"You idiot," I snapped at him nonetheless. I pushed myself away from his arms and against the wall beside him instead, sulking.
He only laughed in reply. "You know," he said pleasantly, turning such that I was sandwiched between him and the wall, and his hand sliding down in such deliberate slowness to cradle one side of my face. "I think that was the nicest insult you've ever hurled at me all these years."
And before I could even try to correct him he kissed me once more, lightly this time, and left a tingling trail from my lips to my chin to the inside of my collar. The cinnamon scent of his hair caught me by surprise again, and I just about forgot everything he said before.
Now he was gently planting every stray dandelion seed there was back onto my skin, and sealing each with a speck of moist warmth. His lips inched closer still towards my chest, and I would not let him undo anything, except those two topmost buttons on my shirt.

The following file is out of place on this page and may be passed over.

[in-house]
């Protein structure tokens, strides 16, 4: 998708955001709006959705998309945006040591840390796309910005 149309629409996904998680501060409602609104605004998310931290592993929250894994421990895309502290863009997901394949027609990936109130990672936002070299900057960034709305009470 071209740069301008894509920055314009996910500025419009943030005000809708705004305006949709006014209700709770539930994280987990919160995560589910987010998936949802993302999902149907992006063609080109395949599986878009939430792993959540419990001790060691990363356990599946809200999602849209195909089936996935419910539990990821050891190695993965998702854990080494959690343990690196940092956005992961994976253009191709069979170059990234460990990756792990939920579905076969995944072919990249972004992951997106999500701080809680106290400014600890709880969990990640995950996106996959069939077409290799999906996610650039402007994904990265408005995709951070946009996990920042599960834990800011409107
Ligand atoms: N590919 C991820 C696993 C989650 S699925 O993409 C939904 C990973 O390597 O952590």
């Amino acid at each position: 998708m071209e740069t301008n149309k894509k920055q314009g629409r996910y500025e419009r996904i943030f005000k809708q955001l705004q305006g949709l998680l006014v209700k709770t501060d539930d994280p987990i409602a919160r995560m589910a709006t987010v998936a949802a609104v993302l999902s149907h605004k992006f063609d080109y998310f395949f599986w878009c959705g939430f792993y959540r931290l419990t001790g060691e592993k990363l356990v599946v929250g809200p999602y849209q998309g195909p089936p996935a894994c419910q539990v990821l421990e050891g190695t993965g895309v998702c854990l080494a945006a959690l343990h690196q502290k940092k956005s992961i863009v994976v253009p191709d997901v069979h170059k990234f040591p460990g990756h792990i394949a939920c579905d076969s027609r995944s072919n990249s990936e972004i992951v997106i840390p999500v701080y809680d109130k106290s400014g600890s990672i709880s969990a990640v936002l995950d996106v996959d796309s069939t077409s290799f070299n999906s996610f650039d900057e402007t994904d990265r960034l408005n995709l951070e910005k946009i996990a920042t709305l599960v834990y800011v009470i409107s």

In that equilibrium of giddiness and awareness, all I could dream about was the way something big and metallic crashed together in such fanfare. The way Horace went about it right beside me — him and the Zildjian twins as one, whipping up such a loud mockery at my phobia that Tate had to step in and threaten to break the bass drum through his head . . . And the way something velvety guillotined through the air, and Tate appearing by my side and rescuing me from an untimely and embarrassing death right there on stage . . .
And in such gratitude I was now warm against him, all snug and tight and wonderfully buffered, as he pressed his body against every other part of me he had not managed to get his lips upon. Amid rapid torrents of blood and secret flashes of endorphin, I managed to whisper my thanks to him.